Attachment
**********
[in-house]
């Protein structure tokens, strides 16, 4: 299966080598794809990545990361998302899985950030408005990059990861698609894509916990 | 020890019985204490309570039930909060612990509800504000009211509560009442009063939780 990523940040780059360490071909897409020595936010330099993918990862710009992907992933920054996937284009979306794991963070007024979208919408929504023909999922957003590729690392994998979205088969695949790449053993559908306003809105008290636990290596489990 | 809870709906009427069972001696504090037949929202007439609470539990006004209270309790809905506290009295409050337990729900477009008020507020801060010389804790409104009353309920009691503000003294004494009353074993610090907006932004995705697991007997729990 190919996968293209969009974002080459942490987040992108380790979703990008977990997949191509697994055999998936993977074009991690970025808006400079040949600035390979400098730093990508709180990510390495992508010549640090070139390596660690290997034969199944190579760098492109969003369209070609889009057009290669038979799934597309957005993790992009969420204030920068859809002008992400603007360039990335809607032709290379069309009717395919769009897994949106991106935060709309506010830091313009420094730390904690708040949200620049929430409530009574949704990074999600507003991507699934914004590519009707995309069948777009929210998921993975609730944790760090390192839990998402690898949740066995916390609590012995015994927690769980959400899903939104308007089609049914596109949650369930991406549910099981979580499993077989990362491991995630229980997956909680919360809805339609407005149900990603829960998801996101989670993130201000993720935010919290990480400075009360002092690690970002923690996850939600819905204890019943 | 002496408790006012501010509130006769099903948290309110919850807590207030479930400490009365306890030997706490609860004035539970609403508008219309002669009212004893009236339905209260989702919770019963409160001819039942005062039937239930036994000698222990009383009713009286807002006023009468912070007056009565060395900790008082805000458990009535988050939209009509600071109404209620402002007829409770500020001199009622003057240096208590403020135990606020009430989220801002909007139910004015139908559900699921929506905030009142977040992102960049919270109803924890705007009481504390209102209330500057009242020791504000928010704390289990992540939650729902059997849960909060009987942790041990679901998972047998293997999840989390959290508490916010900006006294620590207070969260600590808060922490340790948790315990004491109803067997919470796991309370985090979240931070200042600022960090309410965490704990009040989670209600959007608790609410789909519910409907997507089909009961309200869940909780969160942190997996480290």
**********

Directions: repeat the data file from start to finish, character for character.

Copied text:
[in-house]
């Protein structure tokens, strides 16, 4: 299966080598794809990545990361998302899985950030408005990059990861698609894509916990 | 020890019985204490309570039930909060612990509800504000009211509560009442009063939780 990523940040780059360490071909897409020595936010330099993918990862710009992907992933920054996937284009979306794991963070007024979208919408929504023909999922957003590729690392994998979205088969695949790449053993559908306003809105008290636990290596489990 | 809870709906009427069972001696504090037949929202007439609470539990006004209270309790809905506290009295409050337990729900477009008020507020801060010389804790409104009353309920009691503000003294004494009353074993610090907006932004995705697991007997729990 190919996968293209969009974002080459942490987040992108380790979703990008977990997949191509697994055999998936993977074009991690970025808006400079040949600035390979400098730093990508709180990510390495992508010549640090070139390596660690290997034969199944190579760098492109969003369209070609889009057009290669038979799934597309957005993790992009969420204030920068859809002008992400603007360039990335809607032709290379069309009717395919769009897994949106991106935060709309506010830091313009420094730390904690708040949200620049929430409530009574949704990074999600507003991507699934914004590519009707995309069948777009929210998921993975609730944790760090390192839990998402690898949740066995916390609590012995015994927690769980959400899903939104308007089609049914596109949650369930991406549910099981979580499993077989990362491991995630229980997956909680919360809805339609407005149900990603829960998801996101989670993130201000993720935010919290990480400075009360002092690690970002923690996850939600819905204890019943 | 002496408790006012501010509130006769099903948290309110919850807590207030479930400490009365306890030997706490609860004035539970609403508008219309002669009212004893009236339905209260989702919770019963409160001819039942005062039937239930036994000698222990009383009713009286807002006023009468912070007056009565060395900790008082805000458990009535988050939209009509600071109404209620402002007829409770500020001199009622003057240096208590403020135990606020009430989220801002909007139910004015139908559900699921929506905030009142977040992102960049919270109803924890705007009481504390209102209330500057009242020791504000928010704390289990992540939650729902059997849960909060009987942790041990679901998972047998293997999840989390959290508490916010900006006294620590207070969260600590808060922490340790948790315990004491109803067997919470796991309370985090979240931070200042600022960090309410965490704990009040989670209600959007608790609410789909519910409907997507089909009961309200869940909780969160942190997996480290």